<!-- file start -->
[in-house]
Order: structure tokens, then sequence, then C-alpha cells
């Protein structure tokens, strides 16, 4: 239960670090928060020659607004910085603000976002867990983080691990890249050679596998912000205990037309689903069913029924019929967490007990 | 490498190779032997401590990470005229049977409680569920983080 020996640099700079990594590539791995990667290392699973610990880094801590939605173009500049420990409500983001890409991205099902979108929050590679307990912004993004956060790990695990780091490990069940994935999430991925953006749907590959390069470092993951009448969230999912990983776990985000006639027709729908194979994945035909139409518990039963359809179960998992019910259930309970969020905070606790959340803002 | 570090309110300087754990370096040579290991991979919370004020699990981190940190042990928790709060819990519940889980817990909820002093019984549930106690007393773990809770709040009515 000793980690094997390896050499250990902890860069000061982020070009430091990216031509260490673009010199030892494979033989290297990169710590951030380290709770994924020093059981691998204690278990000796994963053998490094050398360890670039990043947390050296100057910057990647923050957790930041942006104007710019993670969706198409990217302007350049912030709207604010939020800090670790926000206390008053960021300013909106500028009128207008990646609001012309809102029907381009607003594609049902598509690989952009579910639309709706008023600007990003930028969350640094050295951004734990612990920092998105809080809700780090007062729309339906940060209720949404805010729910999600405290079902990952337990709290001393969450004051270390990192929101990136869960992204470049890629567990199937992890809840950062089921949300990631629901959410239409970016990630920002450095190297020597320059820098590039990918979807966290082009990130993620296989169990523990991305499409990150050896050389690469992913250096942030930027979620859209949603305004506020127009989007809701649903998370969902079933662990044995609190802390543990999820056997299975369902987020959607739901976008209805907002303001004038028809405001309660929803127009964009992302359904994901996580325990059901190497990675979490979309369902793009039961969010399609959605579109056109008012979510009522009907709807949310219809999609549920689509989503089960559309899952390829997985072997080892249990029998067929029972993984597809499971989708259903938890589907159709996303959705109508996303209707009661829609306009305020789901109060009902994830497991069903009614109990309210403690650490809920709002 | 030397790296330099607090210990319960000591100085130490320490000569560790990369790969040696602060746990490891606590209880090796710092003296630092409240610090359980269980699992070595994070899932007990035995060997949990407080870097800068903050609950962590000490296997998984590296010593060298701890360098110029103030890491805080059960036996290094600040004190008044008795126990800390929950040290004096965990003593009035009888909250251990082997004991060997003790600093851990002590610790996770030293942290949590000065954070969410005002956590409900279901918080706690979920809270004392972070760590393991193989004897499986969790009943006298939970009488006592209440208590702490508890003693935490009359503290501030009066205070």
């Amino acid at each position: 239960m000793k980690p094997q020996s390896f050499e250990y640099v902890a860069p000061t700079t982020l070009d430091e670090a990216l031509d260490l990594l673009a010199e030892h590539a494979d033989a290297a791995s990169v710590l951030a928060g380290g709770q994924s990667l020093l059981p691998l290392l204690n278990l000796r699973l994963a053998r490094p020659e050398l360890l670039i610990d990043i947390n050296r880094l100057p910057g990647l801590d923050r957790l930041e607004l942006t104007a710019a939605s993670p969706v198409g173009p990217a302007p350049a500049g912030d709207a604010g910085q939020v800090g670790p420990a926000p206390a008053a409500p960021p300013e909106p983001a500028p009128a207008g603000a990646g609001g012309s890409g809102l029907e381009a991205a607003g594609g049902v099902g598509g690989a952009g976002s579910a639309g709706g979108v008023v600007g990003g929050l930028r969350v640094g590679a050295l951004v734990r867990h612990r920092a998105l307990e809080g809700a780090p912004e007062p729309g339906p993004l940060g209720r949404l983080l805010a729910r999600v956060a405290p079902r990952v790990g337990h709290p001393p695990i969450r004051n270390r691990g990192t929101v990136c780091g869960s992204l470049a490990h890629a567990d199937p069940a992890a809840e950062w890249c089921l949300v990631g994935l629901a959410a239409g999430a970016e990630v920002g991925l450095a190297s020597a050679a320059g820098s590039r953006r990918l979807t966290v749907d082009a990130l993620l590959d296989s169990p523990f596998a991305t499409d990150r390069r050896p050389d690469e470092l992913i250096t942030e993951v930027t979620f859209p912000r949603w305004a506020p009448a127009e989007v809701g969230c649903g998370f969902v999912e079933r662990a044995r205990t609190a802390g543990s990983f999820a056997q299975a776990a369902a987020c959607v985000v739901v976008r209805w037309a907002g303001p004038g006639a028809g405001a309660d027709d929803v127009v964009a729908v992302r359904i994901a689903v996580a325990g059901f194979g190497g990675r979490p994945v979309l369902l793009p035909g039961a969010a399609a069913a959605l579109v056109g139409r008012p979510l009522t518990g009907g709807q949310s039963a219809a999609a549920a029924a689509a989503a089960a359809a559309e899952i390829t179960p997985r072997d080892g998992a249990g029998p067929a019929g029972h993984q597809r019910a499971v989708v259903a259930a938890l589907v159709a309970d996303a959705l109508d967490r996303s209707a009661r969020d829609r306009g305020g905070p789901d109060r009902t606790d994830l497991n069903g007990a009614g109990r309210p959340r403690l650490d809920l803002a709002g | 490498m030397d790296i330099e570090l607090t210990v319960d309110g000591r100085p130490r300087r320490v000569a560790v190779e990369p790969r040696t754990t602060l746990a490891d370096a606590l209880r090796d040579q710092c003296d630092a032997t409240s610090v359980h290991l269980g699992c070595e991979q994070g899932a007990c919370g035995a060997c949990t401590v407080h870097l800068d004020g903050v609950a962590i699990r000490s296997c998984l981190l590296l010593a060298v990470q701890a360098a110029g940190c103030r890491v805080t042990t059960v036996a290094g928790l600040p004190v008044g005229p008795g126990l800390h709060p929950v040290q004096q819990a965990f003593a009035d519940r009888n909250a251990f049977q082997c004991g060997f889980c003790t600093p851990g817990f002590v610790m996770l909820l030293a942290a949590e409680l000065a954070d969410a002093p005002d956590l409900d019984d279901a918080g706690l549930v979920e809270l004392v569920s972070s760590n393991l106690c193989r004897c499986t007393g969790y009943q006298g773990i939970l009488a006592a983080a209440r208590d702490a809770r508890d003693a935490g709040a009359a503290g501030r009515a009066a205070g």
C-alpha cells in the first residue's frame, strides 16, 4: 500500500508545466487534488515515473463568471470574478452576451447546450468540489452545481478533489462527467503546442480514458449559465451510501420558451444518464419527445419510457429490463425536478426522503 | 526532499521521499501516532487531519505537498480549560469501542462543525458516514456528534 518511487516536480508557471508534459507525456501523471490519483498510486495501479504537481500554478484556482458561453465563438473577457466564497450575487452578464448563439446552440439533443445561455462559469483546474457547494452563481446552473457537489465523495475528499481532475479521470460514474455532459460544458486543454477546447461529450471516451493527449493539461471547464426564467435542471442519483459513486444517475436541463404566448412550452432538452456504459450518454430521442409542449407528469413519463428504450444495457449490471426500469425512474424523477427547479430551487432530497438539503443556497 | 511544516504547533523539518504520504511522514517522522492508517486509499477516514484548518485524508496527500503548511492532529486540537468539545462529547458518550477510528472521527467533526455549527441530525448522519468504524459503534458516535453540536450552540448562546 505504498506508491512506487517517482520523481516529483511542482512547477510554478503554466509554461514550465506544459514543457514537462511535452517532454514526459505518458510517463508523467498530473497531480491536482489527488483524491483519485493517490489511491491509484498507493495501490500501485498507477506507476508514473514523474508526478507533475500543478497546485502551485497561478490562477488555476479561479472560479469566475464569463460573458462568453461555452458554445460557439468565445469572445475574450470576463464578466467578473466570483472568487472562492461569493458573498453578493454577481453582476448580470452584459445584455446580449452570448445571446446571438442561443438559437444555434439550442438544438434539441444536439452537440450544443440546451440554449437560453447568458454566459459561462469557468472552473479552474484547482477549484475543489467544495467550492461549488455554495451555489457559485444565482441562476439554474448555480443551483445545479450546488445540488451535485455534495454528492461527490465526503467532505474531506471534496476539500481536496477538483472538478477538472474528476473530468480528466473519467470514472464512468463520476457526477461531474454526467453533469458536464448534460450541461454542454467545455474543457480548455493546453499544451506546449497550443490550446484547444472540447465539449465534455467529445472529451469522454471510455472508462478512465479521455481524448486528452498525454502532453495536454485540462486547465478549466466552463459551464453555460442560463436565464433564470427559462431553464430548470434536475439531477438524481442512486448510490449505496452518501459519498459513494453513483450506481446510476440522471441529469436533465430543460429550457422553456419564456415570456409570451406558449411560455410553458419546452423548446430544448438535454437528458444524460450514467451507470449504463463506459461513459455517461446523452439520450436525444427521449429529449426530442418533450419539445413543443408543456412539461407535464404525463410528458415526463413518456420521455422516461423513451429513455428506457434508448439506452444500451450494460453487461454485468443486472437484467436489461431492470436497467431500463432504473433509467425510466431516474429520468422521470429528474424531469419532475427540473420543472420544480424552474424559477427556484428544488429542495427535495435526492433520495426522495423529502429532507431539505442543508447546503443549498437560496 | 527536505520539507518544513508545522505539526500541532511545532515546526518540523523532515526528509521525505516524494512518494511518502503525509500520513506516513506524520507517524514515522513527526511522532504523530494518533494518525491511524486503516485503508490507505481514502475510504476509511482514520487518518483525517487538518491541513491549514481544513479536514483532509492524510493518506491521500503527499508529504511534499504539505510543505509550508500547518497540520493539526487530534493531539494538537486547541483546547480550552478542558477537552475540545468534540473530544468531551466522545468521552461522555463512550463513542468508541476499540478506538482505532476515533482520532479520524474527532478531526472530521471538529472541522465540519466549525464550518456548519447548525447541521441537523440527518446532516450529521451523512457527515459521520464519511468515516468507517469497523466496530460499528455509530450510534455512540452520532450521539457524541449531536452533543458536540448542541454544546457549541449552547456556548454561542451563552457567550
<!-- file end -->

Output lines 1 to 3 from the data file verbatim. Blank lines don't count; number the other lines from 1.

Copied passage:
[in-house]
Order: structure tokens, then sequence, then C-alpha cells
């Protein structure tokens, strides 16, 4: 239960670090928060020659607004910085603000976002867990983080691990890249050679596998912000205990037309689903069913029924019929967490007990 | 490498190779032997401590990470005229049977409680569920983080 020996640099700079990594590539791995990667290392699973610990880094801590939605173009500049420990409500983001890409991205099902979108929050590679307990912004993004956060790990695990780091490990069940994935999430991925953006749907590959390069470092993951009448969230999912990983776990985000006639027709729908194979994945035909139409518990039963359809179960998992019910259930309970969020905070606790959340803002 | 570090309110300087754990370096040579290991991979919370004020699990981190940190042990928790709060819990519940889980817990909820002093019984549930106690007393773990809770709040009515 000793980690094997390896050499250990902890860069000061982020070009430091990216031509260490673009010199030892494979033989290297990169710590951030380290709770994924020093059981691998204690278990000796994963053998490094050398360890670039990043947390050296100057910057990647923050957790930041942006104007710019993670969706198409990217302007350049912030709207604010939020800090670790926000206390008053960021300013909106500028009128207008990646609001012309809102029907381009607003594609049902598509690989952009579910639309709706008023600007990003930028969350640094050295951004734990612990920092998105809080809700780090007062729309339906940060209720949404805010729910999600405290079902990952337990709290001393969450004051270390990192929101990136869960992204470049890629567990199937992890809840950062089921949300990631629901959410239409970016990630920002450095190297020597320059820098590039990918979807966290082009990130993620296989169990523990991305499409990150050896050389690469992913250096942030930027979620859209949603305004506020127009989007809701649903998370969902079933662990044995609190802390543990999820056997299975369902987020959607739901976008209805907002303001004038028809405001309660929803127009964009992302359904994901996580325990059901190497990675979490979309369902793009039961969010399609959605579109056109008012979510009522009907709807949310219809999609549920689509989503089960559309899952390829997985072997080892249990029998067929029972993984597809499971989708259903938890589907159709996303959705109508996303209707009661829609306009305020789901109060009902994830497991069903009614109990309210403690650490809920709002 | 030397790296330099607090210990319960000591100085130490320490000569560790990369790969040696602060746990490891606590209880090796710092003296630092409240610090359980269980699992070595994070899932007990035995060997949990407080870097800068903050609950962590000490296997998984590296010593060298701890360098110029103030890491805080059960036996290094600040004190008044008795126990800390929950040290004096965990003593009035009888909250251990082997004991060997003790600093851990002590610790996770030293942290949590000065954070969410005002956590409900279901918080706690979920809270004392972070760590393991193989004897499986969790009943006298939970009488006592209440208590702490508890003693935490009359503290501030009066205070």